Step One

When you first launch the software it will display a series of tips and conditions that will make the process more accurate. It's always important to give your monitors time to fully turn on and this can vary from monitor to monitor. Since our eyes are so good at adjusting to light it can be difficult to tell slight differences over a 10-15 min period. It is also good to give your eyes time to adjust to your working station. So I usually do some emailing or social media for a bit before I start to calibrate my device. 

You also want to make sure you have even lighting conditions in the environment you do your editing and calibrations. Especially making sure there is no direct light falling on your monitor screen such as sunlight from an open window. 

Finally always reset your monitor's settings to its defaults before doing your calibrations. This is most import the very first time as you most likely have made adjustments to make your display more pleasing to your own eye. 

Step Two

Once you've made sure the monitor is ready to be calibrated the software will walk you through the setup process. The next few windows are really only necessary the first time you set up a new calibration as you are letting the software know important info about the specific device. After each initial setup, you will have the option to skip these steps for future calibrations making the process easier and faster. 

The software will ask you to choose a display to calibrate, the type of device you are calibrating; Desktop, Laptop, or Projector, and the name/model of your device. If you have multiple monitors connected you will have to repeat the process for each. Additionally, there is a section in the shortcuts menu for matching multiple displays together. This is very handy even if you are using three very different monitors. With a little extra work, this process will get them as close as possible to each other. It will then ask you what type of color and brightness controls your monitor has available in its menus.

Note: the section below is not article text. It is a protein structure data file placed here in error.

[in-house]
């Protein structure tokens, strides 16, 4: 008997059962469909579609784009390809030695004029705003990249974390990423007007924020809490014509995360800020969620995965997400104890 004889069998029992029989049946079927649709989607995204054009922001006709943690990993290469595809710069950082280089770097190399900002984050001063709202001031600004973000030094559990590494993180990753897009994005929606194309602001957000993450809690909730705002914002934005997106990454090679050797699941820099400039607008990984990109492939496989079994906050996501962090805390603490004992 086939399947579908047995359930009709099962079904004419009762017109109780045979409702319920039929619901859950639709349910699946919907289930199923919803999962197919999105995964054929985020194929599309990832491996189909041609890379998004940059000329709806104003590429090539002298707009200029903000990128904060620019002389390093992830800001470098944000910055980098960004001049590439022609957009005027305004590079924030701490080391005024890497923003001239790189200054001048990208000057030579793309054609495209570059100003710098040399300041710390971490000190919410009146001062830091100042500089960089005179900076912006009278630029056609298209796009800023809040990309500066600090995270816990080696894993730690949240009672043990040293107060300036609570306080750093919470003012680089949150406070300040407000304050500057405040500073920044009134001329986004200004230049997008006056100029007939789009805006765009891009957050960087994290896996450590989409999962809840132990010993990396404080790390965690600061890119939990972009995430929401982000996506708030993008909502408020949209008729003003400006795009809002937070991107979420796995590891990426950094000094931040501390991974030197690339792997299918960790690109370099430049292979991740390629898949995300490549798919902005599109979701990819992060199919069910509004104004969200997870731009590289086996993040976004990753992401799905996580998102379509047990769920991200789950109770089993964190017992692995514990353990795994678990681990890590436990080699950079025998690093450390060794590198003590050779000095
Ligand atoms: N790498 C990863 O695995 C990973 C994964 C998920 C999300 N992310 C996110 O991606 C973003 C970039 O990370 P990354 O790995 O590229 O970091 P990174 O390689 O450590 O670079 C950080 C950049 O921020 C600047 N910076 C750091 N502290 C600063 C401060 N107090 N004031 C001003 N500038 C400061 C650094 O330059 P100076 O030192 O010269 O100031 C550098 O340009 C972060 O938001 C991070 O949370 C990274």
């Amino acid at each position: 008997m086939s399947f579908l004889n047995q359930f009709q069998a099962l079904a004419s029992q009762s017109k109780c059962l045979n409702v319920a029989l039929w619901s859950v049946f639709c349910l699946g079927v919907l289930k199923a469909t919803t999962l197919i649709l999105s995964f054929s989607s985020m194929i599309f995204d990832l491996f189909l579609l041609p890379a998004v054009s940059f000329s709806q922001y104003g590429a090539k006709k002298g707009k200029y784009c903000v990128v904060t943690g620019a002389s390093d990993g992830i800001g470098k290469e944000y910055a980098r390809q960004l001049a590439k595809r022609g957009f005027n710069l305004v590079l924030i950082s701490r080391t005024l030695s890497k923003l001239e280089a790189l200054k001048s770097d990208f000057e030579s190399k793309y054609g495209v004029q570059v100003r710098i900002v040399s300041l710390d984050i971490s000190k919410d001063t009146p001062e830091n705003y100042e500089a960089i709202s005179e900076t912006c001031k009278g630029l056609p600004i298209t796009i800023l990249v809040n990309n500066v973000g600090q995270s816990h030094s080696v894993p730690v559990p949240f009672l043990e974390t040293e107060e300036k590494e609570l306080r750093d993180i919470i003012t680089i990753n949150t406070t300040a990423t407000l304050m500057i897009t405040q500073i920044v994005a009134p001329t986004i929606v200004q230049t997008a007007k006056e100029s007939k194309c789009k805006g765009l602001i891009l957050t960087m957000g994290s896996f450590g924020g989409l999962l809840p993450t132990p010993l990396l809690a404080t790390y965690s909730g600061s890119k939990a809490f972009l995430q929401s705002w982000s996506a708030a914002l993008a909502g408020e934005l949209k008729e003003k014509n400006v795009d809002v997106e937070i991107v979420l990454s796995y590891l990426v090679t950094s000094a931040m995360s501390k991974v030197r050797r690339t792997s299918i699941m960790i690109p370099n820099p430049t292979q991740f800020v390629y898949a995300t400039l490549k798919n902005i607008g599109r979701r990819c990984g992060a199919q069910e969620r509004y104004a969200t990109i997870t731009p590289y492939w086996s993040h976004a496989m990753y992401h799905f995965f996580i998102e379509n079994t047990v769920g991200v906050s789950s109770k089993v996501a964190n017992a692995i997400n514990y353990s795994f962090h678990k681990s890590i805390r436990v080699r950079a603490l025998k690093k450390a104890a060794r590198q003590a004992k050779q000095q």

Now that you have done all the initial setup you will be shown the calibration settings menu. This is also where you can find the advanced menu settings if your monitor needs more fine-tuning. Like I mentioned above for most users the default settings will get you good results and I typically use these for my IPS panels. You may have to do a little research on your monitor or check the user manual if you don't get decent results with the default settings. This was the case with my older monitor. After doing a little reading I found that the color temperature for that monitor was cooler than what my IPS panels were. So changing the white point to match made a big difference in the final calibration. Once you have set up these final settings you will be able to skip to the next process each time you want to re-calibrate that monitor. 

Step Three

Now you are all set to start the automated calibration process. The Spyder5 Series is a much better-designed device over its previous versions. For starters, the counterweight portion now doubles as a sensor cover for the sensitive colorimeter. This also makes the entire device more compact and portable if you need to take it with you. For instance, I bring mine back and forth between my studio space and home at least once a month. Another great improvement is the additional ambient light sensor on the top side of the device. This is great for getting the best screen brightness in any environment. Something I found harder to properly set on older Spyder devices due to how easily your eyes can be fooled into thinking to bright is just right. 

With this new design placing the device on your monitor is pretty straightforward. Remove the cap and slide it down the USB cable enough so that you can line up the device with the provided matching outline on the software. Plug in the USB cable and make sure the device is lying flat on the screen. If your monitor is more vertical like mine and the device does not lie flat I will often take something like a TV remote and lean it up against the device to keep it flat. Now hit Next and wait for the device and software to do its thing. The amount of time it takes to complete may vary so I typically use this time to get a snack or watch some YouTube on another monitor.